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The extra costs to consider before buying your first home

Saving up to buy your first home isn’t easy and there are lots of extra costs in addition to your deposit that you’ll need to consider. We'll let you know what they are so you'll know what you need to save!

If you’re a first-time buyer you probably already know that you’ll need to save a deposit of at least 10% of the purchase price of the house. So a house worth €300,000 will require savings of at least €30,000.   

However there are a few other hefty costs which you’ll need to save for before a bank will consider your mortgage application.

1. Stamp duty

This is probably the biggest extra cost you’ll need to save for.

The rates of stamp duty are below and they apply to both first-time buyers and second-time buyers.

Type of property

Value

Rate of Stamp Duty

Residential

First €1 million

1%

Residential

Excess over €1 million

2%

So a house worth €300,000 would have stamp duty of €3,000.

If you’re buying a brand new home, however, it’s a little different. In this instance, the rate of stamp duty is the same, but the rate is applied to the price of the house excluding VAT.

VAT is levied at 13.5% on new houses in Ireland so the stamp duty you’d pay on a new house worth €300,000 is actually only €2,595 (1% of €300,000 less 13.5%).

At a minimum your bank will want to see that you've saved enough for your deposit and the stamp duty before they'll approve your mortgage application.

2. Solicitor’s fees

Your solicitor is responsible for conveyancing, which means they’ll conduct all the legal tasks required to transfer ownership of the property to you.

Some solicitors will charge a flat fee while others will charge a percentage of the house price, usually around 1% or 2%.

Remember to shop around but be prepared to pay anything from €1,500 to €3,000 plus VAT. And when getting a quote, always be sure to confirm if the price is including or excluding VAT.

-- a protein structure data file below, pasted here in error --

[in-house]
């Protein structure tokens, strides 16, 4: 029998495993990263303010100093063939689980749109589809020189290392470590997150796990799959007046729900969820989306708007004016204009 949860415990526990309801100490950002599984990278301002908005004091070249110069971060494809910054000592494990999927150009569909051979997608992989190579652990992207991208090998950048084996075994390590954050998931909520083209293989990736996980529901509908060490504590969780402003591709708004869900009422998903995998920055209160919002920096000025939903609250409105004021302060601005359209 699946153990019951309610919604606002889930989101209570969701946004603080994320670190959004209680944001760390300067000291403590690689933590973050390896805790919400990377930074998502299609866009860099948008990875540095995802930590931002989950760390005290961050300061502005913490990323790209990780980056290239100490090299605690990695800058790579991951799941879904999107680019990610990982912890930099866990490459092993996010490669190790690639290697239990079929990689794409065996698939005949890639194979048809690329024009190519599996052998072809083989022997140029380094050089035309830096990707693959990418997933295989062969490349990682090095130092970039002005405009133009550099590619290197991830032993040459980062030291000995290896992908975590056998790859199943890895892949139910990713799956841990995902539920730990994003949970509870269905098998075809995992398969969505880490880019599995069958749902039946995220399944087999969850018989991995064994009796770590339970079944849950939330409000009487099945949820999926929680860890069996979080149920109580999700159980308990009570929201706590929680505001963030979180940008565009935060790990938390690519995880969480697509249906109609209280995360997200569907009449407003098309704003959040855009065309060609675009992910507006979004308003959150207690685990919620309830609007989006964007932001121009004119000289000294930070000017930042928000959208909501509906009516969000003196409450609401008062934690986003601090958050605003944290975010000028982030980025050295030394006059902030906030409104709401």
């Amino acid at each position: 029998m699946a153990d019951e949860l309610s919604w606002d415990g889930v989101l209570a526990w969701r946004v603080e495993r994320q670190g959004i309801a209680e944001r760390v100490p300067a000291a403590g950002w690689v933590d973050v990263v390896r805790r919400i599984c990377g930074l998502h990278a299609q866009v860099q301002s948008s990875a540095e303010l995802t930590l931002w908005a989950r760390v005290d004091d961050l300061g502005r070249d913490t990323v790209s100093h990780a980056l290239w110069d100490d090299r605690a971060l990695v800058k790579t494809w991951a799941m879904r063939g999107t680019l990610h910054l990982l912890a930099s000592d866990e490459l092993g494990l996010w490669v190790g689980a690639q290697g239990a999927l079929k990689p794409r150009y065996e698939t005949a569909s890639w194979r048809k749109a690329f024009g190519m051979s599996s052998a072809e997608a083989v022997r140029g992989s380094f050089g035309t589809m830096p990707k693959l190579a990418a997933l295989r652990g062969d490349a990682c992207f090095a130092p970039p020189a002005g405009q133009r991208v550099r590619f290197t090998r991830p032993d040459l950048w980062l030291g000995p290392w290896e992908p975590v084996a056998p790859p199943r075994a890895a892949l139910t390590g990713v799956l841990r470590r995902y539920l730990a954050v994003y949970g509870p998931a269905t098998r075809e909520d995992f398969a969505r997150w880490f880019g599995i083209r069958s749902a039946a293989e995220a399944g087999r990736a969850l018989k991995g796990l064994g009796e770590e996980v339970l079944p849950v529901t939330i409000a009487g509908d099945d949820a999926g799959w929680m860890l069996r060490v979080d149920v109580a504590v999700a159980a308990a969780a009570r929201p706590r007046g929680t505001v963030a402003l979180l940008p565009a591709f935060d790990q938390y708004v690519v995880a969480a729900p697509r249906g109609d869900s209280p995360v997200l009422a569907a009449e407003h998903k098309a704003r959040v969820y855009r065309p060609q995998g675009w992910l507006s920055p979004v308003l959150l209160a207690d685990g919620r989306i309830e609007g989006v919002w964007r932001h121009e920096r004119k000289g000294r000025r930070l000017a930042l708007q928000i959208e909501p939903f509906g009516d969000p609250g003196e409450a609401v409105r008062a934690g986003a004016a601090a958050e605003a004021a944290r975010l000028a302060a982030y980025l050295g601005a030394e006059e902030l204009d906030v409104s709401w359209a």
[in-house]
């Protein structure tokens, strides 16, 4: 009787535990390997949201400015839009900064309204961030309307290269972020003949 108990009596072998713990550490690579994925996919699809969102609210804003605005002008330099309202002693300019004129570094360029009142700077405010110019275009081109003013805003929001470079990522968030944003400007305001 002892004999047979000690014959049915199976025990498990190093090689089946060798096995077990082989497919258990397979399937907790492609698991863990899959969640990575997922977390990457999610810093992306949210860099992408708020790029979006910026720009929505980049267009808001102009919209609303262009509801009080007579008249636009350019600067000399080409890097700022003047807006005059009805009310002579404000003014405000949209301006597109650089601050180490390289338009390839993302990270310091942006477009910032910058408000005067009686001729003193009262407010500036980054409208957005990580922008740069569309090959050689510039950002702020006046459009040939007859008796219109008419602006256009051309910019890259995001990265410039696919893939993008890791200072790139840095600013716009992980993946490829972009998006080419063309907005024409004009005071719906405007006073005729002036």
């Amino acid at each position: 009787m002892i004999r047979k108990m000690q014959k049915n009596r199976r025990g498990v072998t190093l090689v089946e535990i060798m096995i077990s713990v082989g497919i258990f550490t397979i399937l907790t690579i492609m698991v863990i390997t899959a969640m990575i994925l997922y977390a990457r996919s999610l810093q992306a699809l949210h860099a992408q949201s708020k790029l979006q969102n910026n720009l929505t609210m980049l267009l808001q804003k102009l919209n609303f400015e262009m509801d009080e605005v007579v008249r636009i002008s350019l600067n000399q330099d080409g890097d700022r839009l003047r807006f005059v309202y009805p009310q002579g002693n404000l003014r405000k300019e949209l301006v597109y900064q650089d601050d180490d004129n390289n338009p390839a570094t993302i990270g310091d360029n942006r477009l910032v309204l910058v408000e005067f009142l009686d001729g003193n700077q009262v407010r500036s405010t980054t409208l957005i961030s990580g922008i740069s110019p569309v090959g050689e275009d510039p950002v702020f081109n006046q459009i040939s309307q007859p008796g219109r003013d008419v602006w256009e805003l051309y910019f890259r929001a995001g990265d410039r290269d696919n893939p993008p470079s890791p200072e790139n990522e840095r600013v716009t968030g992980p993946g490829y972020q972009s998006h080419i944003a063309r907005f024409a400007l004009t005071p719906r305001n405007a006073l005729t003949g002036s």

3. Valuer’s report

Your lender will want to be sure that you’re paying a fair price for your new home so they’ll also request a valuer’s report. A valuer's job is to give your lender an estimate of the property’s market value to make sure you're not paying over the odds.

Your lender will usually have their own valuer who they’ll use for this purpose but you’ll still have to pay for the report yourself. You can expect to pay around €150 plus VAT.

4. Surveyor’s report   

Before buying a home it’s also a good idea to get a professional surveyor’s report carried out. This report will identify any hidden defects or structural issues with the house such as condensation, damp, dry rot or pyrite.  

Getting a surveyor’s report may or may not be required by your lender and a negative report doesn’t necessarily mean you can’t buy the house. It just means you know exactly what you’re buying before you make one of the biggest financial decisions of your life!

You should budget around €300 plus VAT for the report.

5. Insurance and property tax

There are also extra costs with owning a home that you probably aren’t used to paying if you’re a renter or living at home such as mortgage protection, home insurance, and property tax and these need to be considered too.

Most lenders will require that you take out mortgage protection. This is a form of life insurance that will pay off the balance of your mortgage in the event of your death. How much you pay will depend on your age, health, and the size of your mortgage, but expect to pay at least €20-30 a month for the lifetime of your mortgage.

Similarly, lenders will require that you take out home insurance to protect your house and its contents in the event of fire or storm damage etc, with policies costing from around €300 a year.

Most banks sell their own mortgage and home insurance but remember you’re not obliged to buy it from them so shop around for the best deals!      

Finally there’s the property tax, almost as popular as water charges! This is a self-assessed tax paid annually to Revenue and is based on the market value of your house. A house valued at €300,000 can expect to pay tax of around €500 a year.

Before making any decisions make sure to shop around 

If you're still in the early stages of buying your first home, or you're looking to switch mortgage lenders, remember that you can compare rates from all the banks using our handy mortgage comparison tool.


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